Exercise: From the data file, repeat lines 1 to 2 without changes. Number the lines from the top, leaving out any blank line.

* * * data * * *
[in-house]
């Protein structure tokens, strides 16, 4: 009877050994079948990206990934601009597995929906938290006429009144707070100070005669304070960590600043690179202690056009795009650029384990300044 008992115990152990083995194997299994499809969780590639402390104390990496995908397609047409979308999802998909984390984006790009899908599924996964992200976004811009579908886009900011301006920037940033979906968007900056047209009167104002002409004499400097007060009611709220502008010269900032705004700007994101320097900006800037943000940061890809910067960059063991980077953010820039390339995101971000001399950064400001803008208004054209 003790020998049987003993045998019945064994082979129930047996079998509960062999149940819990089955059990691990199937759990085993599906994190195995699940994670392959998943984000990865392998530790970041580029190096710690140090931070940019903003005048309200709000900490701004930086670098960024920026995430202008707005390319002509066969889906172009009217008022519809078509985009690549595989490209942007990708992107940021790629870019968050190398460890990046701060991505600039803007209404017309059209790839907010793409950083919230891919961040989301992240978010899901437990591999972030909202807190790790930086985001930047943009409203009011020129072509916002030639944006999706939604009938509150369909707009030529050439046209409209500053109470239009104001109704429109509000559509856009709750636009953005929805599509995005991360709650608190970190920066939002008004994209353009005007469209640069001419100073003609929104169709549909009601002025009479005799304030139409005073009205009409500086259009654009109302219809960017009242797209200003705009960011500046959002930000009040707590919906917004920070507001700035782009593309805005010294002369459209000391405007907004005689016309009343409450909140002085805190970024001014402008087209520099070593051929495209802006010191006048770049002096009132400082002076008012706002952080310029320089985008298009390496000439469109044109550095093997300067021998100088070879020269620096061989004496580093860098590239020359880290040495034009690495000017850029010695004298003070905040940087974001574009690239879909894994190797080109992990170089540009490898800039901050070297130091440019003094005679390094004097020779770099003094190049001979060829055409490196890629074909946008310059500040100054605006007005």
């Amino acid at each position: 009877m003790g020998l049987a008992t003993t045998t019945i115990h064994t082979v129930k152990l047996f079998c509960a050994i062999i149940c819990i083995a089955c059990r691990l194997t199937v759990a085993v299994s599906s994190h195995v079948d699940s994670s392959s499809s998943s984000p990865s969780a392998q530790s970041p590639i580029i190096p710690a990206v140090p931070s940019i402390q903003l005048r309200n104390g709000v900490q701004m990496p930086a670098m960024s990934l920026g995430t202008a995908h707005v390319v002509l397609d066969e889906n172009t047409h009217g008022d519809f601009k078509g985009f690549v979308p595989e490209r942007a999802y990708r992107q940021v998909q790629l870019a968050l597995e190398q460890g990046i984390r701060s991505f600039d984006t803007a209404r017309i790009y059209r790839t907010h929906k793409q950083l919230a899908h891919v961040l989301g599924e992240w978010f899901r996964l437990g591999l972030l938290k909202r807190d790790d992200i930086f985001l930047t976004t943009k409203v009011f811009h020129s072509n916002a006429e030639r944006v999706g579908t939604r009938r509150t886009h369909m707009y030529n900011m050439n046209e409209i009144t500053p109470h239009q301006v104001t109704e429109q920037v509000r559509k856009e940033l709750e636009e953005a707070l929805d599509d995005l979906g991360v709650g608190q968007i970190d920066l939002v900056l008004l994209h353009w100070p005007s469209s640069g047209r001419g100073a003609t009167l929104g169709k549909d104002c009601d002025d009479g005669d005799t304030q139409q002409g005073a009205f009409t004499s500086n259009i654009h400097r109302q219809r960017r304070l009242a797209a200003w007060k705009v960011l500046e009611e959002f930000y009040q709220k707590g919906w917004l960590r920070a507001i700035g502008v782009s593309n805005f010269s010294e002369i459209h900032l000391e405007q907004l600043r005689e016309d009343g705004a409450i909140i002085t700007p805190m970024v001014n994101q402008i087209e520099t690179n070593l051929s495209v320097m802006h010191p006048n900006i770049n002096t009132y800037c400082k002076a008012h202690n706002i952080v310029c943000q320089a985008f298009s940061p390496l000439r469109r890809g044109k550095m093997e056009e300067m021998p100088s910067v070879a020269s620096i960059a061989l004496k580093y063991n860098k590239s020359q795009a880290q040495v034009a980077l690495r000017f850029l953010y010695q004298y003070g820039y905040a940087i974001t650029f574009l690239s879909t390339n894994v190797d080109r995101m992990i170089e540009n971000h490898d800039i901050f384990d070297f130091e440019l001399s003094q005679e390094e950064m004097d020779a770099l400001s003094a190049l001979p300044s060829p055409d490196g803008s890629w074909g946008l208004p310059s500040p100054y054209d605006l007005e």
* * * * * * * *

[in-house]
């Protein structure tokens, strides 16, 4: 009877050994079948990206990934601009597995929906938290006429009144707070100070005669304070960590600043690179202690056009795009650029384990300044 008992115990152990083995194997299994499809969780590639402390104390990496995908397609047409979308999802998909984390984006790009899908599924996964992200976004811009579908886009900011301006920037940033979906968007900056047209009167104002002409004499400097007060009611709220502008010269900032705004700007994101320097900006800037943000940061890809910067960059063991980077953010820039390339995101971000001399950064400001803008208004054209 003790020998049987003993045998019945064994082979129930047996079998509960062999149940819990089955059990691990199937759990085993599906994190195995699940994670392959998943984000990865392998530790970041580029190096710690140090931070940019903003005048309200709000900490701004930086670098960024920026995430202008707005390319002509066969889906172009009217008022519809078509985009690549595989490209942007990708992107940021790629870019968050190398460890990046701060991505600039803007209404017309059209790839907010793409950083919230891919961040989301992240978010899901437990591999972030909202807190790790930086985001930047943009409203009011020129072509916002030639944006999706939604009938509150369909707009030529050439046209409209500053109470239009104001109704429109509000559509856009709750636009953005929805599509995005991360709650608190970190920066939002008004994209353009005007469209640069001419100073003609929104169709549909009601002025009479005799304030139409005073009205009409500086259009654009109302219809960017009242797209200003705009960011500046959002930000009040707590919906917004920070507001700035782009593309805005010294002369459209000391405007907004005689016309009343409450909140002085805190970024001014402008087209520099070593051929495209802006010191006048770049002096009132400082002076008012706002952080310029320089985008298009390496000439469109044109550095093997300067021998100088070879020269620096061989004496580093860098590239020359880290040495034009690495000017850029010695004298003070905040940087974001574009690239879909894994190797080109992990170089540009490898800039901050070297130091440019003094005679390094004097020779770099003094190049001979060829055409490196890629074909946008310059500040100054605006007005």